In accordance with the new “Guidelines”, it appears to be feasible that functionally defined antibody claims and claims directed to a novel and inventive (biological, medical and/or diagnostic) use of an antibody can meet the patentability requirements before the EPO, provided the description in the application and the knowledge already available in the prior art allow the skilled person to find such antibodies. In this respect, the time it takes to obtain, screen for and/or make corresponding antibodies seems to be of minimal consideration. This is in line with case law of the EPO and, in this regard, it may be decisive, again, that the application as filed comprises enough technical guidance ‘to reproduce the invention to practice without undue burden’. As reflected in the “Guidelines”, this is nothing exceptional and is based on several decisions of the Technical Boards of Appeal, e.g. T 617/07 ‘Monoclonal NGF-antagonist antibodies/LAY Line’ or T 1300/05 ‘RET screening assay/PROGENICS’, e.g. illustrating that functional features, in particular specific binding, can characterize claimed antibodies.
It should also be noted that, in our opinion, there is no harm to third parties (or the public) in claiming antibodies based on functional features, e.g. the specific binding to a novel and inventive antigen/epitope/target/etc. The EPO, again rightfully, considers that an inventor is entitled to patent protection for an ‘antibody specifically binding to a defined antigen/epitope/target’ when a novel and inventive antigen/epitope/target/etc. is provided. This is because the EPO sees the preparation of antibodies, such as polyclonals or monoclonals, as a routine technique readily mastered by the skilled person. However, if functionally defined antibodies are claimed, and the claimed function goes beyond ‘specifically binding’, additional support in the experimental part of the application will be required. Again, in our opinion, the public is protected from allegedly “senseless” antibody claims because the Technical Boards of Appeal have repeatedly emphasized that an effort to define a feature in functional terms had to be abandoned where it would jeopardize the clarity of a claim as required by Article 84 EPC.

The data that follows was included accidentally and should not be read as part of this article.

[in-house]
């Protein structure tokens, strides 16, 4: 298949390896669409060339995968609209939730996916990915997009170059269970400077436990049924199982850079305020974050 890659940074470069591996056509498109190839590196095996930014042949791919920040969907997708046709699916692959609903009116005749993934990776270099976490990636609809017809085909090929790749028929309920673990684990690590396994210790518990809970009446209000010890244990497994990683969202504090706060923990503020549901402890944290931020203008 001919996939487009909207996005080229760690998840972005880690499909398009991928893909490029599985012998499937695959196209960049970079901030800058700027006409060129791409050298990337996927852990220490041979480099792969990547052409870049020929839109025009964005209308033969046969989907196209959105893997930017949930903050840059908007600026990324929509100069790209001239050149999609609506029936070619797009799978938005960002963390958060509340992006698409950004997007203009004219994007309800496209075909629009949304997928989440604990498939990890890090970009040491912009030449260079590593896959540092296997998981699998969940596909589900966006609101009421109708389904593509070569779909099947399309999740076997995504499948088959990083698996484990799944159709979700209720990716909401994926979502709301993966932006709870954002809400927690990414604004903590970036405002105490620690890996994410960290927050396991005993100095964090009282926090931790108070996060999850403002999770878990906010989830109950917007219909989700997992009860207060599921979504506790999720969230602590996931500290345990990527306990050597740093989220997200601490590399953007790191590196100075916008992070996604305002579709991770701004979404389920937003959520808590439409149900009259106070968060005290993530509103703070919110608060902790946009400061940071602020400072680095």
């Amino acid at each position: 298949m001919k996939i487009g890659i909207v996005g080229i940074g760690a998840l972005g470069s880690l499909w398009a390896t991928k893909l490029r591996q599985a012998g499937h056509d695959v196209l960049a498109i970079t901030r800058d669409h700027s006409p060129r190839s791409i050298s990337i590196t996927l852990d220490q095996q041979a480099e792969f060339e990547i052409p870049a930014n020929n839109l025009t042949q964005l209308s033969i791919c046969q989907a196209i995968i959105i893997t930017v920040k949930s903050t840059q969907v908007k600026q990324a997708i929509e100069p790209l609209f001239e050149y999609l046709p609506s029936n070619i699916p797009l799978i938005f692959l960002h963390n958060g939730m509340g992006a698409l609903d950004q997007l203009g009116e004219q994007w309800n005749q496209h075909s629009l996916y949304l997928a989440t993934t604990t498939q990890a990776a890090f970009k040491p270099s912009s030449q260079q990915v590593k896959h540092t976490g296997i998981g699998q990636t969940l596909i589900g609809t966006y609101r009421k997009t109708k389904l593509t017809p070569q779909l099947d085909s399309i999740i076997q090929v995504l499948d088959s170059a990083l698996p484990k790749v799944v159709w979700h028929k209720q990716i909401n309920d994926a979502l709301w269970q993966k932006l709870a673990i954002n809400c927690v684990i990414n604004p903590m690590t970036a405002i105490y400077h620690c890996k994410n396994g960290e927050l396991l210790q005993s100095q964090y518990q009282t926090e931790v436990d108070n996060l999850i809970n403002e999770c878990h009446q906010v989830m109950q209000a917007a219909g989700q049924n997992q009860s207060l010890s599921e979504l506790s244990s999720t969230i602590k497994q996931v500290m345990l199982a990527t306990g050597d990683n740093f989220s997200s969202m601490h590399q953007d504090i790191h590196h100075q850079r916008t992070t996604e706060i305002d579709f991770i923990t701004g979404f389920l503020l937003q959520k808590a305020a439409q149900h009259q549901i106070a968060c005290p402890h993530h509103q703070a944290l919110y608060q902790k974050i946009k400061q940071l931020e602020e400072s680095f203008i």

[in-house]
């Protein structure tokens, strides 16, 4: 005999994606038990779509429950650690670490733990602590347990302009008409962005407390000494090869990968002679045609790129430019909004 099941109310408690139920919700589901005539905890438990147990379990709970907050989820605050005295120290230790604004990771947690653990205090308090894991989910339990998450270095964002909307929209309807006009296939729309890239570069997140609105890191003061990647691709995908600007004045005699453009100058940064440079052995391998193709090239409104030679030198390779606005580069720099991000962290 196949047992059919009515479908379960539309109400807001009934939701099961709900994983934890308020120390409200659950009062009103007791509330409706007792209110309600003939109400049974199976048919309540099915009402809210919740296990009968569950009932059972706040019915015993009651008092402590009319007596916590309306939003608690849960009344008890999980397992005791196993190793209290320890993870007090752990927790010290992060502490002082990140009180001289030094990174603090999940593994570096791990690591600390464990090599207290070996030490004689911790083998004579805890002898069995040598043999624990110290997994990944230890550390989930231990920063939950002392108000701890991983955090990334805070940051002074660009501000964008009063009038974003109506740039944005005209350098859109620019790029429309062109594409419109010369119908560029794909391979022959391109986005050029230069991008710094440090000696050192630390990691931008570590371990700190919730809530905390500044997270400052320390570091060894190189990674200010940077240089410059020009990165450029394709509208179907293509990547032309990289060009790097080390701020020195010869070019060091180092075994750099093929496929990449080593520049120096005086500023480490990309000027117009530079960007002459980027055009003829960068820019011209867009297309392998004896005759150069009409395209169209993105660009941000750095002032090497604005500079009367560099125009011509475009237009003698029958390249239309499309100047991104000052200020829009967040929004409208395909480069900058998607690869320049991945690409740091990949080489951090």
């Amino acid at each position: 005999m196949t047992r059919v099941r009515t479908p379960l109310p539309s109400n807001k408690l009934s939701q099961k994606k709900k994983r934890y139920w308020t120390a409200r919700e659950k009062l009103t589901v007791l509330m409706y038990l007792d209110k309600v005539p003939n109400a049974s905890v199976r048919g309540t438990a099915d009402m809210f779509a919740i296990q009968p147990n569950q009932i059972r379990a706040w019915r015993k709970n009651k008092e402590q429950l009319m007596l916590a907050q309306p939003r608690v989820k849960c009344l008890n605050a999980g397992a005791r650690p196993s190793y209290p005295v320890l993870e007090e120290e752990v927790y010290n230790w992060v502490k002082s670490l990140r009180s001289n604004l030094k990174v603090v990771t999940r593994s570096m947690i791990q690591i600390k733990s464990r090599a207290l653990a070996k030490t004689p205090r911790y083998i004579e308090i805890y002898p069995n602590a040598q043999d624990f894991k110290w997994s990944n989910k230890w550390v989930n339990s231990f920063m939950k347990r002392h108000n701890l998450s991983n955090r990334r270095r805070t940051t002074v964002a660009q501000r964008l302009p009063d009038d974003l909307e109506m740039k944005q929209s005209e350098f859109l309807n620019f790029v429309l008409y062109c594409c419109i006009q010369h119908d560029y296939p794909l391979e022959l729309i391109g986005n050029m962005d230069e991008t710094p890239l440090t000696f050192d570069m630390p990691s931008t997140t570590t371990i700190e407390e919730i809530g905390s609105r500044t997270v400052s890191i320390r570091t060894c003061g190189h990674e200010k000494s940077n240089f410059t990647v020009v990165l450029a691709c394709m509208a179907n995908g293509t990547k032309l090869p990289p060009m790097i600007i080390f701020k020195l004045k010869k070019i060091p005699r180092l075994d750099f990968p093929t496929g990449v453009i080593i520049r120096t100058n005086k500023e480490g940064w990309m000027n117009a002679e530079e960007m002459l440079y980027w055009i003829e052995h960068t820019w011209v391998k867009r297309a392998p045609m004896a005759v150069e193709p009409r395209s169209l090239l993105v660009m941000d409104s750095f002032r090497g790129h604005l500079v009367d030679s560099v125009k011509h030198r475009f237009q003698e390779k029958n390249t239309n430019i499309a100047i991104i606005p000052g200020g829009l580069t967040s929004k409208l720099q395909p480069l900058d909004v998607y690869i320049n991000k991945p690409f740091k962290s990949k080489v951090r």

Examples of the EPO’s previous correct approaches to the patentability of (allegedly) broad antibody claims, e.g. when a novel and inventive antigen and/or antibodies targeting such novel “antigens” are found, are inter alia, illustrated by T 18/09 ‘Neutrokine/HUMAN GENOME SCIENCES’ or by T 1902/11, ‘Human IL-23/MERCK SHARP & DOHME’ (see Reason 56).
In light of the plausibility concept applied by the EPO, functionally defined antibody claims are often contested as allegedly attempting to monopolize antibodies that have certain properties ‘to be achieved’ (‘desiderata’). However, the Technical Boards of Appeal have scrutinized functional claims and have considered them permissible as long as the patentability requirements of novelty, inventive step, enablement and industrial applicability were met, and the teachings provided by the applicant were ‘plausible’ at the relevant filing date. This also holds true for antibody claims directed to a novel and inventive epitope/target/antigen.
Nevertheless, this patentability approach finds its limitations where it is not plausible from the application as filed that specific antibodies to said antigen can be obtained with ‘routine methods known in the art’. On the other hand, inventive step of a claim to a novel antibody specific for a known antigen is typically rejected by the EPO unless there is tangible evidence to doubt that the novel antibody could have been obtained by mere routine methods. Accordingly, and considering that the EPO does not accept a ‘structural non-obviousness approach’The EPO does not accept the principle of ‘structural non-obviousness’; see, e.g., Technical Board of Appeal, decision in T 605/14 of 7 June 2018, ‘Anti-angiopoietin-2 antibodies/MEDIMMUNE’, Reason 24 , and Technical Board of Appeal, decision in T 187/04 of 11 January 2007, ‘Antikörper/KREBSFORSCHUNGSZENTRUM’, Reason 11. as applied by the USPTO, the provision of further antibodies with novel CDRs or novel variable regions (such as humanized antibodies) by applying such routine methods is not normally considered as inventive. Rather, it needs to be made plausible that these novel antibodies have an unexpected technical effect and/or superior properties for inventive step to be acknowledged. This principle was summarized in T 735/00 ‘Anti-CRP antibodies/IATRON LABORATORIES, INC.’ as follows: